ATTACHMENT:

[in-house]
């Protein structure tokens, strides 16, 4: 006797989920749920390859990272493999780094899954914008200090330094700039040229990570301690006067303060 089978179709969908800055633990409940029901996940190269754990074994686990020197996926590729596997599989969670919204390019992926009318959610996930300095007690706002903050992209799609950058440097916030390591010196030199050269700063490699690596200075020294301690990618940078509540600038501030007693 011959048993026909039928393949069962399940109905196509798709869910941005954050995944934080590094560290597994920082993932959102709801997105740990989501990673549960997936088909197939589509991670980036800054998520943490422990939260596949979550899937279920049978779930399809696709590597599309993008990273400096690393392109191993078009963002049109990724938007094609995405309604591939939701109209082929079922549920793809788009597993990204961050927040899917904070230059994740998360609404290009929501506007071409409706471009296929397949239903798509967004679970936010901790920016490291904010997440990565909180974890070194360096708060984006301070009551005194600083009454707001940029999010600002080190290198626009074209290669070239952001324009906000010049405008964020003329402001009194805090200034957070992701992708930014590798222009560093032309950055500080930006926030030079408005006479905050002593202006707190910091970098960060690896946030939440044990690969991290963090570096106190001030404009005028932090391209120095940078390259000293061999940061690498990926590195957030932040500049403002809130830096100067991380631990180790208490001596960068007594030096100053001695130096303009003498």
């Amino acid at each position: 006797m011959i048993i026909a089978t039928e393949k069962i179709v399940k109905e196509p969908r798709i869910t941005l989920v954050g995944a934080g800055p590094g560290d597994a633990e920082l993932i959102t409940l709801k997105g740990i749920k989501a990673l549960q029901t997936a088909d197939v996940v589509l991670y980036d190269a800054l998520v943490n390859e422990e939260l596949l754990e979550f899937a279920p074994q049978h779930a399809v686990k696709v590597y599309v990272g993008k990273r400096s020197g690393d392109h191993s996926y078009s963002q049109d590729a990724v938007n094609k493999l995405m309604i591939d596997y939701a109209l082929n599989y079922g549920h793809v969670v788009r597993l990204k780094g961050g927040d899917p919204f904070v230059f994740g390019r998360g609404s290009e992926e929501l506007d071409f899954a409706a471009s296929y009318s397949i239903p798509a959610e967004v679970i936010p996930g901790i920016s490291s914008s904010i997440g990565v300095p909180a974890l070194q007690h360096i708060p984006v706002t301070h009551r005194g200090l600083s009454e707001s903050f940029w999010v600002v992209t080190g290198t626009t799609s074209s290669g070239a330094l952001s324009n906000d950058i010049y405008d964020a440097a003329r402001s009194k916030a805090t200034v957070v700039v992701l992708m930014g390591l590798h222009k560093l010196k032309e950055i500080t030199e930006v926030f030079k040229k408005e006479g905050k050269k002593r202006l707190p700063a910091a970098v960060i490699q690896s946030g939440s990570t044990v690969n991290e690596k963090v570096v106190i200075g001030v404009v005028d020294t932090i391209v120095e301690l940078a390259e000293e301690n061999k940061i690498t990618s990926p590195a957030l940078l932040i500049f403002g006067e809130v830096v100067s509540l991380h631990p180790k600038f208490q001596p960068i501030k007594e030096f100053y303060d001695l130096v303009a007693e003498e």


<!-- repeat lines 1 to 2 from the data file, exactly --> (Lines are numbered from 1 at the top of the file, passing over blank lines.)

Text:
[in-house]
């Protein structure tokens, strides 16, 4: 006797989920749920390859990272493999780094899954914008200090330094700039040229990570301690006067303060 089978179709969908800055633990409940029901996940190269754990074994686990020197996926590729596997599989969670919204390019992926009318959610996930300095007690706002903050992209799609950058440097916030390591010196030199050269700063490699690596200075020294301690990618940078509540600038501030007693 011959048993026909039928393949069962399940109905196509798709869910941005954050995944934080590094560290597994920082993932959102709801997105740990989501990673549960997936088909197939589509991670980036800054998520943490422990939260596949979550899937279920049978779930399809696709590597599309993008990273400096690393392109191993078009963002049109990724938007094609995405309604591939939701109209082929079922549920793809788009597993990204961050927040899917904070230059994740998360609404290009929501506007071409409706471009296929397949239903798509967004679970936010901790920016490291904010997440990565909180974890070194360096708060984006301070009551005194600083009454707001940029999010600002080190290198626009074209290669070239952001324009906000010049405008964020003329402001009194805090200034957070992701992708930014590798222009560093032309950055500080930006926030030079408005006479905050002593202006707190910091970098960060690896946030939440044990690969991290963090570096106190001030404009005028932090391209120095940078390259000293061999940061690498990926590195957030932040500049403002809130830096100067991380631990180790208490001596960068007594030096100053001695130096303009003498």